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bring about, to cause to make a complete revolution, to complete (a cycle of time) LLL. V. ii. 806, John III. i. 81, R2 I. iii. 220, 3H6 II. v. 27 “How many hours bring about the day” ; bring forth, (1) to express, put forth Troil. I. iii. 242 “bring the praise forth” ; (2) to set in the public view, produce on a stage All'sW. V. iii. 152 “To bring forth this discovery,” H5 Prol. 10, Mac. III. iv. 125, Ant. V. ii. 218 “Antony Shall be brought drunken forth” ; bring in, to place or establish in one's position Oth. III. i. 53; bring off, to deliver, rescue, acquit H8 III. ii. 221 “I know A way . . . Will bring me off again,” Troil. V. vi. 25 “I'll be ta'en too, Or bring him off” ; bring on, to induce Ham. III. i. 9 “bring him on to some confession,” Ant. III. ii. 44; bring out, to produce (in various applications) Wint. IV. ii. [iii.] 130 “If I make not this cheat bring out another,” 1H4 III. i. 47, Tim. IV. iii. 189 “Let it no more bring out ingrateful man!” ; bring up “to,” to raise to the pitch of Wint. IV. iii. [iv.] 546 “And bring him up to liking.”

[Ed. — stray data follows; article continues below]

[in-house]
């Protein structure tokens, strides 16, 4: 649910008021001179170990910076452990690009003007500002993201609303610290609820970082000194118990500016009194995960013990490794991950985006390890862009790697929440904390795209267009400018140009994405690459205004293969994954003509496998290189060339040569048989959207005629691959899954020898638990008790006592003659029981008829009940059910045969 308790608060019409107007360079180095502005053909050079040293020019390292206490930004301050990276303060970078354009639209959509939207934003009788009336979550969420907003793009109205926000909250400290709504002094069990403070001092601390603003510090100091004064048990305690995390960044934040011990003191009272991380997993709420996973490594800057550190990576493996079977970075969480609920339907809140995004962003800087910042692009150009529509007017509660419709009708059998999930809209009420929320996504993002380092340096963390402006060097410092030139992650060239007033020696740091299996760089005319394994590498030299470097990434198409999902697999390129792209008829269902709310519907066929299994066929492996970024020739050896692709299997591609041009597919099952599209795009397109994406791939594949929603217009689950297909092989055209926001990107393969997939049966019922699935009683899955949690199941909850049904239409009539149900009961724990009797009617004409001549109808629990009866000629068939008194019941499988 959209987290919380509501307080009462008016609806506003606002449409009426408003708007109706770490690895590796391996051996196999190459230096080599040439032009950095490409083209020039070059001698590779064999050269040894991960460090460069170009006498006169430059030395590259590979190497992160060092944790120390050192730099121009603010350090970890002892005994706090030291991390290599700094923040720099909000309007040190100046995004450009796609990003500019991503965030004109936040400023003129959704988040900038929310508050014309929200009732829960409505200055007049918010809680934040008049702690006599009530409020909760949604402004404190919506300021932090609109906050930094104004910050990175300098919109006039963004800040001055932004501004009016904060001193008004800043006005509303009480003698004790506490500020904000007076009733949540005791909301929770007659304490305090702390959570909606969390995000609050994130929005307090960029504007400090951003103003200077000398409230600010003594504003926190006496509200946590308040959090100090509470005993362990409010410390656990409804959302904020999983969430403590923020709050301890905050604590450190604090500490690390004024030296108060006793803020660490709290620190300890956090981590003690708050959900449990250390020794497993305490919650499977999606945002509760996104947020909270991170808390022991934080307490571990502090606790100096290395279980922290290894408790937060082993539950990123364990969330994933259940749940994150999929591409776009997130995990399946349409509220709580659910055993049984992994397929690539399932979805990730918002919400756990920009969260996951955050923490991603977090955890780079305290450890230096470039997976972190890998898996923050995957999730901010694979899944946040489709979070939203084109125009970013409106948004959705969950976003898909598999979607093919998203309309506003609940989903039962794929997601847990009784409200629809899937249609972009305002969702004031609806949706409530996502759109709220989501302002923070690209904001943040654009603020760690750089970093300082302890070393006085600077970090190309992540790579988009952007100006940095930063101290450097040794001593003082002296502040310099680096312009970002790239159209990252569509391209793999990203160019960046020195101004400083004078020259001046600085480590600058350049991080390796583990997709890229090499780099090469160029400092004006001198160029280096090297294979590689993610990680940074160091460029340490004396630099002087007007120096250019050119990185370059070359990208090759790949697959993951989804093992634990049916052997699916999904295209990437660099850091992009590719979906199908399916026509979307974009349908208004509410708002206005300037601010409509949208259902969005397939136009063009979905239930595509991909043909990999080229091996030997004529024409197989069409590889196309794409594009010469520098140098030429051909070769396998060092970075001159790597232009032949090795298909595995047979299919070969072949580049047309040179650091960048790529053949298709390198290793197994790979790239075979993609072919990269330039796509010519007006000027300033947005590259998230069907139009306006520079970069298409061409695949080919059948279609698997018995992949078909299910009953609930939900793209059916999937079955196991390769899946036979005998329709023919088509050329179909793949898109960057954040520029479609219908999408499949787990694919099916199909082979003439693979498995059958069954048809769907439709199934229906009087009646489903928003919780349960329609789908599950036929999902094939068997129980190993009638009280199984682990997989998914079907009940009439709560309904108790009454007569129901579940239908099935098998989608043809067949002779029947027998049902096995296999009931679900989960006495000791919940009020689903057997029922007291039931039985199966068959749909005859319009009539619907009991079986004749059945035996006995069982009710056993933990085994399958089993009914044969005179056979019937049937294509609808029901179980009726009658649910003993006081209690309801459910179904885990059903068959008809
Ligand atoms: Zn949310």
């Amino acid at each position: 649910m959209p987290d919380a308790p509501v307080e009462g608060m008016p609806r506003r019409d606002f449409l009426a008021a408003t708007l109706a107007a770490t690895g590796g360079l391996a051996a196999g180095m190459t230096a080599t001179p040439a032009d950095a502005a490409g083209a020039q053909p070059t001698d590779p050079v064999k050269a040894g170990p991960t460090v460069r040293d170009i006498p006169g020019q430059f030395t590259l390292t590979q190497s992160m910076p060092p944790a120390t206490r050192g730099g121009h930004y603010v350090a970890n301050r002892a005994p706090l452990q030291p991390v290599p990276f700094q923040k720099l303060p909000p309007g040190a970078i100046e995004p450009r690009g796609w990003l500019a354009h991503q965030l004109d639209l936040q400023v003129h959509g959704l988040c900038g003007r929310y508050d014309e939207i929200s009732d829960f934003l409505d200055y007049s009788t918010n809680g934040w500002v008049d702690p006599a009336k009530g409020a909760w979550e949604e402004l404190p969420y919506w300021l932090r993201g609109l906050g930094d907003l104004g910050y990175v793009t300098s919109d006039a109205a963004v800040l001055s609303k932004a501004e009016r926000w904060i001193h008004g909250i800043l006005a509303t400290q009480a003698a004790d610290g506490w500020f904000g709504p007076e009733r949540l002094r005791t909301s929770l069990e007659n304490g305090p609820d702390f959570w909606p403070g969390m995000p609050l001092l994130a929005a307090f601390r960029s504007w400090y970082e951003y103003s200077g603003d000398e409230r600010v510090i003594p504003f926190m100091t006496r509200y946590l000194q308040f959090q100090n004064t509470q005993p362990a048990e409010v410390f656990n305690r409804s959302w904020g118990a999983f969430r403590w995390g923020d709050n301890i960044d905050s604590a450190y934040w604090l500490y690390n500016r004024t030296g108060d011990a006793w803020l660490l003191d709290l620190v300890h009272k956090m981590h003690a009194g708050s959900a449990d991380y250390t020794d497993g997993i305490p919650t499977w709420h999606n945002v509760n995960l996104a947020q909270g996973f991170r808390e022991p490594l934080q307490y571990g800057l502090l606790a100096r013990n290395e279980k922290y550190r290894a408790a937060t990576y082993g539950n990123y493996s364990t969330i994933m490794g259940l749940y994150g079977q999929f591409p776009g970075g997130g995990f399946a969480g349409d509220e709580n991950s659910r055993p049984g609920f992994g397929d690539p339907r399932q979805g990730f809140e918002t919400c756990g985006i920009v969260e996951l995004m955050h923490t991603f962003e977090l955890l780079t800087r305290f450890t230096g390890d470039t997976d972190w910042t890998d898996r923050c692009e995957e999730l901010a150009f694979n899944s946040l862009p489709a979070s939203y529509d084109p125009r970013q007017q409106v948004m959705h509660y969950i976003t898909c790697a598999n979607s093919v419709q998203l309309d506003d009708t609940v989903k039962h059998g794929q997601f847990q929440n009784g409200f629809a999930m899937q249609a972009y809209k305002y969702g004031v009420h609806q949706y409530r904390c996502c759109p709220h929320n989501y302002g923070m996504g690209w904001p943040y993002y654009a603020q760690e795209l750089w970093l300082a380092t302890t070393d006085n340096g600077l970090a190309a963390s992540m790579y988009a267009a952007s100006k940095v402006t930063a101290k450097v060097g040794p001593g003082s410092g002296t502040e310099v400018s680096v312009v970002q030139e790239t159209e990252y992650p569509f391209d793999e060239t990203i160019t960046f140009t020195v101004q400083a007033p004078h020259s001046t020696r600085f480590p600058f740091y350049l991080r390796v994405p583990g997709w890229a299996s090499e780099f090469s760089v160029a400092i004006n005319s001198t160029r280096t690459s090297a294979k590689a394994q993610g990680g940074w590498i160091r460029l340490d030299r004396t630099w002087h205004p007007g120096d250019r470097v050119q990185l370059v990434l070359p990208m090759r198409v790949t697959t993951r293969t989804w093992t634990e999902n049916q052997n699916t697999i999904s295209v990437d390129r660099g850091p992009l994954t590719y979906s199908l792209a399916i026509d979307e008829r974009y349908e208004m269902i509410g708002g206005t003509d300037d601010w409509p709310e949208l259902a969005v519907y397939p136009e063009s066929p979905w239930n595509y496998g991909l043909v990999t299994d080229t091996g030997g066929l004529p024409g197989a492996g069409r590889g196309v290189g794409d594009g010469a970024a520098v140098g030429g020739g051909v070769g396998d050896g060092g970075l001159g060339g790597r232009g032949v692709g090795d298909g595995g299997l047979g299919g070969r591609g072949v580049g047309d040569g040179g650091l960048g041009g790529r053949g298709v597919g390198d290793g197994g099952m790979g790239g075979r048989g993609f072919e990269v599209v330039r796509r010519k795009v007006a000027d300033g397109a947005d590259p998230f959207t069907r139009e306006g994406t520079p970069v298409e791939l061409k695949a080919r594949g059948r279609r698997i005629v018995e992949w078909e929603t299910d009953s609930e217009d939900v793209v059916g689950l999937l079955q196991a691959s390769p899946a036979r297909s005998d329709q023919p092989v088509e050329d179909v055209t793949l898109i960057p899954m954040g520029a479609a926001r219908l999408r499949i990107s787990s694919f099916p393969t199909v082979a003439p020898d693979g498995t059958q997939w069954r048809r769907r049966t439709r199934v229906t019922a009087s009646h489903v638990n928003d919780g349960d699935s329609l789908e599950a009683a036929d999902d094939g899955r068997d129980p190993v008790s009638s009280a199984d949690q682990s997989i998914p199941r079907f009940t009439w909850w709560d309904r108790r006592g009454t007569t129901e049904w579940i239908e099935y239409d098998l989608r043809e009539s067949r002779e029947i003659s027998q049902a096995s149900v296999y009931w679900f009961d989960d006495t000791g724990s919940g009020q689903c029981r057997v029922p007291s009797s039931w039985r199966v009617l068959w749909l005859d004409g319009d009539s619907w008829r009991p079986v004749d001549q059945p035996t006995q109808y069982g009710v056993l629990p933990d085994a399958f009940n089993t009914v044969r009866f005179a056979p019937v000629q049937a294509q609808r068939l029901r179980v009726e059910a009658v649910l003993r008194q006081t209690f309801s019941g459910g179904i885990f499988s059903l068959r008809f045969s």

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hide References (10 total)
  • Cross-references in text-specific dictionaries from this page (10):
    • William Shakespeare, Anthony and Cleopatra, 3.2
    • William Shakespeare, Anthony and Cleopatra, 5.2
    • William Shakespeare, Macbeth, 3.4
    • William Shakespeare, Hamlet, Prince of Denmark, 3.1
    • William Shakespeare, King John, 3.1
    • William Shakespeare, The First Part of Henry IV, 3.1
    • William Shakespeare, Richard II, 1.3
    • William Shakespeare, The Winter's Tale, 4.2
    • William Shakespeare, The Winter's Tale, 4.3
    • William Shakespeare, The Winter's Tale, 4.4
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